Another Bite At The Apple

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Another Bite At The Apple

One hundred-sixty years ago, April 17, 1861, the Virginia Convention of 1861 voted to leave the United States of America.

In January 1861 Virginia voters ‒ including presentday West Virginia ‒ picked delegates to that convention. To the dismay of secessionists in Virginia and the South, a solid majority of the 152 delegates were Unionist.

The convention convened Feb. 13, 1861. Secessionists tried twice to pass an ordinance of secession. In March it failed on procedural grounds. On April 4, the convention voted secession down 90-45.

Most of the delegates from what became West Virginia voted against secession. So did most of the delegates from the Shenandoah Valley, Southwest Virginia, and even plantation-heavy Southside and the Northern Neck.

Many Virginians saw Virginia as a broker between the North and the South. John Baldwin, a Staunton lawyer at the convention, compared Virginia to a lighthouse that could withstand “the breasting and surging waves of Northern fanaticism and of Southern violence.”

The April 4 vote against secession emboldened the unionists. John Janney, the president of the convention, exulted in a letter to his wife that the secessionists were now “without the slightest hope of success.”

Circumstances would quickly overtake Unionist hopes.

South Carolina was calling for the abandonment of Fort Sumter, a Federal installation at the entrance to Charleston Harbor. In 1836, South Carolina had officially ceded all “right, title and, claim” to Fort Sumter to the United States. Now the state wanted it back.

States’ Rights have always been a fickle position.

Events moved quickly. Abraham Lincoln refused to turn over the Federal property and notified South Carolina that the fort would be resupplied.

That precipitated the attack by the South Carolina militia on Fort Sumter on April 12. After a 34-hour bombardment the garrison surrendered.

On April 15, Lincoln issued a proclamation calling for all loyal states to contribute militiamen to put down the secession. Virginia balked.

With the threat of force against the seceding states and the call for Virginia and the remaining states to send portions of their militias to suppress the secession, on April 17 the secessionists in Virginia prevailed. The convention voted 88 to 45 to leave the Union. A statewide referendum on May 23 passed overwhelmingly and made secession official.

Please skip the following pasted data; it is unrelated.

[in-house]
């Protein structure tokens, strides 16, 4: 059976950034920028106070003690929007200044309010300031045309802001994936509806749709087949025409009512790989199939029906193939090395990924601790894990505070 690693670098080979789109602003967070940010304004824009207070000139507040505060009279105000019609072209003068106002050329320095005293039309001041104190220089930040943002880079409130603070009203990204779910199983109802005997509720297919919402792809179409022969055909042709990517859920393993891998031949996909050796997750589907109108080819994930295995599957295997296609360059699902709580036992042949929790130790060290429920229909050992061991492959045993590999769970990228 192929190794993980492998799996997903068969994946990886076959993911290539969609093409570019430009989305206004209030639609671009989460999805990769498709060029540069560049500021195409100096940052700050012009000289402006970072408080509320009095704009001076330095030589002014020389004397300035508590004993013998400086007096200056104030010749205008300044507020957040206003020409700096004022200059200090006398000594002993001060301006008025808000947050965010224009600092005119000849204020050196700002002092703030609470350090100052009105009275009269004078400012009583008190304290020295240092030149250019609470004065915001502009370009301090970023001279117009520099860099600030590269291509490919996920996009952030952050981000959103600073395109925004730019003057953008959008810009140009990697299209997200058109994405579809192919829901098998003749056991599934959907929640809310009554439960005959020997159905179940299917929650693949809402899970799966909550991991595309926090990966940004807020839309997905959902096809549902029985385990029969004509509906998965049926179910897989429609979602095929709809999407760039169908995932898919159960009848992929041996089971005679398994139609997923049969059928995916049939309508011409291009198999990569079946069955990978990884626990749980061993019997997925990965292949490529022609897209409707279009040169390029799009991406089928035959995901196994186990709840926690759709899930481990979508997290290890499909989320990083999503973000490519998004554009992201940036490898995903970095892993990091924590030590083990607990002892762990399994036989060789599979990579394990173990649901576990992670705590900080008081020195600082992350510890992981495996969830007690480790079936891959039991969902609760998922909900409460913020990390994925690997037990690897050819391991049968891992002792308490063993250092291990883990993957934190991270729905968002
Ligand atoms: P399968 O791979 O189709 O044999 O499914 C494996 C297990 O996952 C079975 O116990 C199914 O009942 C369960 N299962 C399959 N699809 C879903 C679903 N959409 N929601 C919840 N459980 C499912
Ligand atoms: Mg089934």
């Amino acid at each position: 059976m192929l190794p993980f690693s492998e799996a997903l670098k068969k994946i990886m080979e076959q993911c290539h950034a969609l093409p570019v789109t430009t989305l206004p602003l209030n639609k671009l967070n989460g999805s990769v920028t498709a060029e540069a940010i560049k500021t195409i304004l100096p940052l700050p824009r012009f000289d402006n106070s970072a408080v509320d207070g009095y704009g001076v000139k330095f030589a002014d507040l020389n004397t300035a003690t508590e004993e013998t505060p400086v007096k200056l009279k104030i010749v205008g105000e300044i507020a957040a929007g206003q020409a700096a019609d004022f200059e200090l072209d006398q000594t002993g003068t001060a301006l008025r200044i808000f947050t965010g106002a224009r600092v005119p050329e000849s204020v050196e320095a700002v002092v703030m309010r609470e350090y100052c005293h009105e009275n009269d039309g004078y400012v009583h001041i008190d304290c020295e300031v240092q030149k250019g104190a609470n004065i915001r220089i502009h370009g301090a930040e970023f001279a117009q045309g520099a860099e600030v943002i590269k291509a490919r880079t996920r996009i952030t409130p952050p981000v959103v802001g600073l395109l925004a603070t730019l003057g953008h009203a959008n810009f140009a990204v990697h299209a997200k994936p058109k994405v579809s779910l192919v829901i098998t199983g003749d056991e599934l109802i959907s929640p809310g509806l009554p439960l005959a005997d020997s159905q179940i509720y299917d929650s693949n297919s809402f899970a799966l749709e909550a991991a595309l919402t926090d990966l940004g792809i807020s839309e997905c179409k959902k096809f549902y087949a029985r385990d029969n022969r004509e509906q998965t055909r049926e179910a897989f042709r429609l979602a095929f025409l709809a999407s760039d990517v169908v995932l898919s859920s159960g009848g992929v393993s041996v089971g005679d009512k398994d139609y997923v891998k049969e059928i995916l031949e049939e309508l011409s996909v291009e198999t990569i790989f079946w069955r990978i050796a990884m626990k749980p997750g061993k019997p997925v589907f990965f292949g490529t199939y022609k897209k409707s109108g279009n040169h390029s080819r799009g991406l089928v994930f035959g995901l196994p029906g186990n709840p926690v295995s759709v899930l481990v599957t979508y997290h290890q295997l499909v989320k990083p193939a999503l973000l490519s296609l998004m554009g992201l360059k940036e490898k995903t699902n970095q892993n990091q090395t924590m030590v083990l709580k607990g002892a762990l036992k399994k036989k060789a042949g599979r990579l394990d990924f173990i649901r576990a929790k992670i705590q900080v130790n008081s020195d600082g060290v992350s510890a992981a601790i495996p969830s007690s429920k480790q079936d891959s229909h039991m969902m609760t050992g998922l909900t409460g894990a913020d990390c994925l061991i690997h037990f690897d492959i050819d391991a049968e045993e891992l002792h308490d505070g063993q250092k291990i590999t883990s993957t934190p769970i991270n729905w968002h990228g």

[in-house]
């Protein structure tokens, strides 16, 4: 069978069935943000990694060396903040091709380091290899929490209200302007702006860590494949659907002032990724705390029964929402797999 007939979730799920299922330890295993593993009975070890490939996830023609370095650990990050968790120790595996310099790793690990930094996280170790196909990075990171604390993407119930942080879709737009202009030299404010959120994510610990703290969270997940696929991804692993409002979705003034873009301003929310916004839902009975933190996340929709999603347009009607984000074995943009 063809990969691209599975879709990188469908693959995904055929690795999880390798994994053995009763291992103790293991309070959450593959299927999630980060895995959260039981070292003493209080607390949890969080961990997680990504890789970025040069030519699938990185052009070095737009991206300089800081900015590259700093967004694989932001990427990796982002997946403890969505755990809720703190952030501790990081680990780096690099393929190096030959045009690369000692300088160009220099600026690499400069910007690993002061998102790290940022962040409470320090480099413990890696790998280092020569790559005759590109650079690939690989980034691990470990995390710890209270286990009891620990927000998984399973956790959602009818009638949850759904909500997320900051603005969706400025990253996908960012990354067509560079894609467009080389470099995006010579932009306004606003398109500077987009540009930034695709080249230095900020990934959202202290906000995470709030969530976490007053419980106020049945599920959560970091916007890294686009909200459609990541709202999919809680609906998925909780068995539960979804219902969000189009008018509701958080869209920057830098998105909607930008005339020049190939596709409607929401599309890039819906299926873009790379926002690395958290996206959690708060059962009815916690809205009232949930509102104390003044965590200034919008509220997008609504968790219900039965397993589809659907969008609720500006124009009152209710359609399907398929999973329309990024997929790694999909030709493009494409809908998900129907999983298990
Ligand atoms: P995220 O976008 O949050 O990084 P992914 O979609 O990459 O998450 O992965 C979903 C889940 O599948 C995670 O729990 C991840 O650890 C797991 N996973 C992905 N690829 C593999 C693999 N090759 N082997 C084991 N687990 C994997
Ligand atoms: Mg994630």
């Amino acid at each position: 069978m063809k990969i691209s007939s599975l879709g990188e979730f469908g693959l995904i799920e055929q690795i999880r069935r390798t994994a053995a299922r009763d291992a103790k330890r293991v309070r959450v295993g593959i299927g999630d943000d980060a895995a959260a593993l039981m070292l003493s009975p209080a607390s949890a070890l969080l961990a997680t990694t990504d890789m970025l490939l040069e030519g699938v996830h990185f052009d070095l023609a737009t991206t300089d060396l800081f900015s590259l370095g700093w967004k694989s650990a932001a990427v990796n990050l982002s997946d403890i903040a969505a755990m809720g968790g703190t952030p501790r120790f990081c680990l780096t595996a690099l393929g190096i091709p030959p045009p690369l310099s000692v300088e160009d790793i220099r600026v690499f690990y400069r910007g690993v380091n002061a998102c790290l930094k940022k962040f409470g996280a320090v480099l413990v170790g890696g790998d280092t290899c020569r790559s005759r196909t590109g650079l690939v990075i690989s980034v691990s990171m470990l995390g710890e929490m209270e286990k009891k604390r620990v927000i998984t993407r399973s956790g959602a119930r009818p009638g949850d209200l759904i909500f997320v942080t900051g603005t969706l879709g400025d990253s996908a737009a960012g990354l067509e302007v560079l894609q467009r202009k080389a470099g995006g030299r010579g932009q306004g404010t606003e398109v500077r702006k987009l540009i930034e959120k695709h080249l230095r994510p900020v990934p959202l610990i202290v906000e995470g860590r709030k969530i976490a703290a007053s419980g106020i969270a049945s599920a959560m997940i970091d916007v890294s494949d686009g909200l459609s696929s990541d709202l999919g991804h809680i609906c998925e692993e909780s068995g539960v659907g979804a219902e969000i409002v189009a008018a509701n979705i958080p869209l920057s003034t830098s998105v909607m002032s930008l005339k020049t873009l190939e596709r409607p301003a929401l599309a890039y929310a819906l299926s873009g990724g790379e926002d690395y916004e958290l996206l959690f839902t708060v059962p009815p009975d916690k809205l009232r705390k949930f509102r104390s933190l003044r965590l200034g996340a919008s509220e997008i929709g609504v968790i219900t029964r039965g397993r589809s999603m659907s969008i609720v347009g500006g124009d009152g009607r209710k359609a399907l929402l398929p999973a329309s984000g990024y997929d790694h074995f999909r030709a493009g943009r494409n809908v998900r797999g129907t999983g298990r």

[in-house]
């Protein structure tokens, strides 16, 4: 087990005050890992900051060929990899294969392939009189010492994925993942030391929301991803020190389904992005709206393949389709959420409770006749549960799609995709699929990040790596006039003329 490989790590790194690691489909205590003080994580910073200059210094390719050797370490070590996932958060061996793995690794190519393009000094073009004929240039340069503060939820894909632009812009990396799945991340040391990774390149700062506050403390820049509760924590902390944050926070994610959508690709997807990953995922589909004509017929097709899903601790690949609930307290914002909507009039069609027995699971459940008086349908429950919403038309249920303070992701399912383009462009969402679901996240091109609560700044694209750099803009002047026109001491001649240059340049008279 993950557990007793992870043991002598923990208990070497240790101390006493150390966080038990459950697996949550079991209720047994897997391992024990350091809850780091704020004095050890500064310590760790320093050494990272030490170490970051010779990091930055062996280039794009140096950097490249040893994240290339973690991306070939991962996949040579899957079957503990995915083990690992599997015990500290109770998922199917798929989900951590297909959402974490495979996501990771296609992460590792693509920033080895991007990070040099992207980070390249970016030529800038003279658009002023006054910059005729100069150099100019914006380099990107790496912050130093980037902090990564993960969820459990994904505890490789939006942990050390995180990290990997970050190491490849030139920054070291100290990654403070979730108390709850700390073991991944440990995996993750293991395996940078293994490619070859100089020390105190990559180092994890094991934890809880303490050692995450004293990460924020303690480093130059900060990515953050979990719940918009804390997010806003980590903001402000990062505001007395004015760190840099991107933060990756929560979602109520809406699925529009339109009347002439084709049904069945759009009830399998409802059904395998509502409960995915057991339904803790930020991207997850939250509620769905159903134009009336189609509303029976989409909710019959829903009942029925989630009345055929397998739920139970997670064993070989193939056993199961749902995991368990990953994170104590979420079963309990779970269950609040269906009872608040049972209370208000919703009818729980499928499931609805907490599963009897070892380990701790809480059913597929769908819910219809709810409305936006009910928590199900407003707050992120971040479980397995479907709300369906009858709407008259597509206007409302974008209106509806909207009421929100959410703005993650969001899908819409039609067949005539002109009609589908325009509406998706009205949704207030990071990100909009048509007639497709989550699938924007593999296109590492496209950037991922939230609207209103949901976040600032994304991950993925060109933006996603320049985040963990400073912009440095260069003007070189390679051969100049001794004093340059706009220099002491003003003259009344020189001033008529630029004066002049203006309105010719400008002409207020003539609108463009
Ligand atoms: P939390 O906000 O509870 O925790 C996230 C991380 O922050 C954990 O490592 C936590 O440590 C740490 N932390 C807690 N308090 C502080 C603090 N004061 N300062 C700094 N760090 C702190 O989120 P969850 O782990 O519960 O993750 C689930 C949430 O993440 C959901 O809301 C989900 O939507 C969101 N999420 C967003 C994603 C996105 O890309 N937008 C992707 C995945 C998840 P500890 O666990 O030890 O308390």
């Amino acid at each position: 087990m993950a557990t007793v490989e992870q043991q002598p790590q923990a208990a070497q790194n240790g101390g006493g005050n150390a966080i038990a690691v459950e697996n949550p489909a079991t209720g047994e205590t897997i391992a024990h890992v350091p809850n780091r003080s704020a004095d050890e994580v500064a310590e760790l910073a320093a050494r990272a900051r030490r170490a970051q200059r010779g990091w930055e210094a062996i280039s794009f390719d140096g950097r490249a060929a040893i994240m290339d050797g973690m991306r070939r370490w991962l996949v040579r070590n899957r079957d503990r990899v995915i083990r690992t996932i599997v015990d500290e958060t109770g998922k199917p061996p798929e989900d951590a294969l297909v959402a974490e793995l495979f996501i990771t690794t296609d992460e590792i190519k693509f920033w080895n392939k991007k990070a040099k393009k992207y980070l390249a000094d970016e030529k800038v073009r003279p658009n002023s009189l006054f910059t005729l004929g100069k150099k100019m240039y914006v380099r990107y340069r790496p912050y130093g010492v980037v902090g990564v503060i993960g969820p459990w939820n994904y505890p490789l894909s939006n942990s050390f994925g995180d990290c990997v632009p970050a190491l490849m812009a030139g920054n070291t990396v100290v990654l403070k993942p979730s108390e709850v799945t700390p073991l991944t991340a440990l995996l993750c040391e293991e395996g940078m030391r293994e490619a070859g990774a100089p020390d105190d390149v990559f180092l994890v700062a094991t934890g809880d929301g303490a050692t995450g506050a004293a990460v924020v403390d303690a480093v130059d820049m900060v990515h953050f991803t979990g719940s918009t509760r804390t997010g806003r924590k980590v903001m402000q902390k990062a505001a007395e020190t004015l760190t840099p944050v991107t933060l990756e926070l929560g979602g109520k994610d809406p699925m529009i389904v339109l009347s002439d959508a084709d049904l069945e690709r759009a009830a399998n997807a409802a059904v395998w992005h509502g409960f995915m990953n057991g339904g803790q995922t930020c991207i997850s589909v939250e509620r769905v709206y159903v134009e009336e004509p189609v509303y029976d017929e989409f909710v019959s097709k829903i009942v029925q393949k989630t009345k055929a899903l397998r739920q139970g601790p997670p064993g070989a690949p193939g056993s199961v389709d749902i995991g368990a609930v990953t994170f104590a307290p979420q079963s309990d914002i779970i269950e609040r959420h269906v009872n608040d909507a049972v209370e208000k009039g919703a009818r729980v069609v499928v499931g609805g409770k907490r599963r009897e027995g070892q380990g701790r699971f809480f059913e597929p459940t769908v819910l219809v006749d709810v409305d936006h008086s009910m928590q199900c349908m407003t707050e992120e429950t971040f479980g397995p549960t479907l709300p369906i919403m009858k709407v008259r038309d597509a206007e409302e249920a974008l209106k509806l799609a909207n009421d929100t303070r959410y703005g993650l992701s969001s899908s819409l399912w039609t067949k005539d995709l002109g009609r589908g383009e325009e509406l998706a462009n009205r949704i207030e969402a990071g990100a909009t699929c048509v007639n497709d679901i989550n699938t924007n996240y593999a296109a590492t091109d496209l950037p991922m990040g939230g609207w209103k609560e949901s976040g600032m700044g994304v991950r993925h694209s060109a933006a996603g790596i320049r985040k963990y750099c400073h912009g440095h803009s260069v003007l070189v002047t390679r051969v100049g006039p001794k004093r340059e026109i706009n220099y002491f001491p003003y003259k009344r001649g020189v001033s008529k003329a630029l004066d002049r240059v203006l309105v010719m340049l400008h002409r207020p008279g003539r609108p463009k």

Governor John Letcher, a Lexington native, who had resisted the radicals’ overtures, wrote the U.S. Secretary of War following his call for troops from Virginia, “You have chosen to inaugurate civil war and having done so we will meet you.”

Jubal Early, a staunch Unionist delegate to the convention from Franklin County, accepted defeat and threw his support behind the efforts to prepare Virginia for war. He went on to be a Confederate general and an unrepentant proponent of the “Lost Cause” after the war.

Robert E. Lee declined an appointment to lead the Union army and wrote his letter of resignation from the army to fellow Virginian and General of the Army, Winfield Scott, saying he could not draw his sword against Virginia.

Winfield Scott, born on a plantation in Dinwiddie County, stayed with the Union.

General George Thomas, born on a plantation in Southampton County and hid in the woods from the Nat Turner Rebellion, stayed in the U.S. Army. His stout defense at Chickamauga in 1863 saved the Union Army from being completely routed, earning him the nickname, “The Rock of Chickamauga.”

Virginia was not as completely in the Confederacy as I was taught in the 1950s and 1960s.

One of my great-great-grandfathers from Bath County served in the 2nd Virginia Cavalry. Bath County, as did Allegheny, where my grandfather grew up, voted both times to stay in the Union. In that first vote, 19 of the 29 counties west of the Blue Ridge that stayed in Virginia voted Union. Rockbridge County voted Union the first time and split on the last one.

In that last vote 4 counties split and only 15 voted for Union. One was Jubal Early’s Franklin. The other was Fairfax, where I got my Virginia history.

So, where were my forbearers on the issue of secession and slavery?

I have no family history that would indicate some inherited allegiance to secession. I don’t know if any of my family owned slaves.

In Bath County slaves were 25.74 percent of the population. Slaveholders were just 4.22 percent. In Rockbridge 4.3 percent of the county owned 23.11 percent.

Those figures are fairly consistent throughout modern day western Virginia, but even east of the Blue Ridge, it was mostly single digits owning double digits, meaning the vast majority of enfranchised Virginians owned nobody! Why did they vote for secession? Merely to resist “foreign” invasion?

How many of us Virginians, with today’s values, would have voted for secession, knowing that success would extend slavery?

We’re not at the end of history. We’re in the middle of history. We have more than one bite at the apple. Each time we see injustice, we have another bite. Each time we see suffering, we have another bite.

If we aren’t motivated by altruism, we must understand that wrongdoing, unchallenged, will be free to visit us and those we love.

Are we going to let the single-digits continue to decide for us?

The News-Gazette

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